Give papaya a chance, chele

Papaya is good and good for you
Calley P

Papaya is good and good for you

Why are papayas such an unpopular fruit among cheles? It may be an acquired taste, but it makes my heart hurt when I hear someone say they don’t like papaya.

Papayas grow fresh all across Nicaragua
Calley P

Papayas grow fresh all across Nicaragua

Many U.S. grocery stores sell the yellow Hawaiian papaya, which is very sweet. In my opinion, the Hawaiian papayas don’t have a lot of balanced fruit flavor. And some people have an aversion to the orange-flesh papaya, because they are accustomed to unripened papayas that have an astringent quality, or because the fruit has been left to over-ripen and tastes like fermented mush.

But being in Nicaragua, we have access to fresh, tree-riped orange papayas. Tourists here may not be used to eating papaya raw with granola every morning, but I challenge anyone to dislike papaya after giving it a fair shot with one of the recipes below.

Here in Nicaragua, papaya trees grow like weeds. The seed count inside each papaya is plentiful, plus birds help spread papaya trees in a natural and sustainable way. By human hand, scattering the seeds in your backyard can produce more than one tree within one rainy season!

If you are lacking outdoor space, don’t trash those papaya seeds just yet. They have a horseradish-pepper flavor when dried, and are perfect for sprinkling on salads or red meat.

I love cutting into a Nicaraguan papaya. I could peel and slice papayas all day long. It’s really meditative. The soft, coral flesh allows the knife to float through it like butter, and makes it easy to dice into perfect cubes.

Dog meets Papaya

Dog meets Papaya

My dog, the Tank, no surprise, loves papaya. And this helps me, because I can keep her away from my shoes, bras, and live electric cables by tossing her a few frozen slices of the orange fruit. Since papayas are enormous, it is a really helpful and cost effective fruit to keep the pup busy. (She’s a maniac, maniac on the floor!) I also like to think that the tenderizing properties of papaya help her digest other items she wolfs down when I am not looking.

Actually, papayas help humans in that regard also! Have you ever gotten a pill stuck in your throat? Just chomp on some papaya and it will dissolve in no time!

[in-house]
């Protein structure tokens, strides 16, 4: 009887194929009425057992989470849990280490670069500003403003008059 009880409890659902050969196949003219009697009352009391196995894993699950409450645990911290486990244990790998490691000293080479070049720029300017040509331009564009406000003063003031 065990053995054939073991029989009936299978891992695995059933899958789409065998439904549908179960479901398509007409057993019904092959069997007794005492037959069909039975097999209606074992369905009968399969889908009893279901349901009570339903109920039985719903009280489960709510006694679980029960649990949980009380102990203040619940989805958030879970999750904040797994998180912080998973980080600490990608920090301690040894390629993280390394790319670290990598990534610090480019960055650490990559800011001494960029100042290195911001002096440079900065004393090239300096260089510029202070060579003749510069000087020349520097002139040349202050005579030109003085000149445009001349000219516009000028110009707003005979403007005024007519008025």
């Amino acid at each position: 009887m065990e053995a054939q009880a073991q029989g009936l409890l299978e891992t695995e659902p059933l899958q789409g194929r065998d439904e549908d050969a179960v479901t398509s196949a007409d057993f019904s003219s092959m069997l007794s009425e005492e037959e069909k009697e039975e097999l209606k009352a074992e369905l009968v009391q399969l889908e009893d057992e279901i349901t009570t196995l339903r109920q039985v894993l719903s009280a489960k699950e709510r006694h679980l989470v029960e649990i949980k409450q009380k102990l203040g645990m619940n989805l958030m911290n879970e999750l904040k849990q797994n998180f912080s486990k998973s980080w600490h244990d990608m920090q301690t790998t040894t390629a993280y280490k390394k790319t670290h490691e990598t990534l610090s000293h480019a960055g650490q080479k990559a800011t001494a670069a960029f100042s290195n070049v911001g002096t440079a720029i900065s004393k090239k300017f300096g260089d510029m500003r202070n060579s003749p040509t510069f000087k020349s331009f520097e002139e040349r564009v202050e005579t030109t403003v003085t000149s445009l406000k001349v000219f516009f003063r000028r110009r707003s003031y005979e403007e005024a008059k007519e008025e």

My favorite thing to do with papaya is turn it into a savory sauce. Here is an easy yet unique recipe to boost the flavor of your next meal.

Black Pepper Papaya BBQ Sauce

This recipe is perfect for chicken wings! (drool, chicken wings.) It’s also really tasty over fish, or with tortilla chips, or a straw.

1/2 cup vegetable oil
1/4 cup cornstarch
1/2 cup white vinegar
3 cups chopped mature papaya
1/2 cup chopped onion
1/2 cup coconut milk
1/4 cup sugar
1/2 cup chopped ginger
1/4 cup tomato paste

1. Combine all ingredients with a whisk, and place in a large, stainless steel pot. Bring to a low boil and simmer. Stir every few minutes so that the mix doesn’t burn to the bottom of the pot. Continue to cook for about 10-15 minutes, until the cornstarch dissolves and the sauce loses its starchy & powdery texture.
Blend with a hand or stand blender.
Whisk the following ingredients in by hand.

1 tsp. Worcestershire sauce
6 Tablespoons fresh lime juice
1-3 Tbs. hot sauce of your choice
5 tsp. freshly ground black pepper
3 Tbs. and 1 tsp. kosher salt

This sauce will keep in the refrigerator for up to one week, or the freezer for many months.

here are a few other papaya ideas:

1. toss your meat with papaya for 30 minutes before cooking for a more tender finished product
2. when making artisan bread, add dehydrated papaya instead of raisins
3. simple papaya salad– big cubes of ripe papaya, or shredded green papaya, mixed with fresh jalapeño, radish, cashews and lime
4. papaya-rum chutney: bring 3 parts papaya, 2 parts sugar and 1 part vinegar to a boil. Reduce until thick and syrupy, and add a hefty shot of Flor de Caña 7 year, salt and black pepper. This is excellent with cheese or pork.

About Calley Prezzano
Calley Prezzano

Calley Prezzano was classically trained in San Francisco, California. She has cooked in Michelin Star Restaurants in the San Francisco Bay Area and was the founding Executive Chef of Jicaro Ecolodge in Granada, Nicaragua. She is the founding Executive Chef of La Finca y El Mar Restaurant in Rancho Santana in Tola, Nicaragua. (

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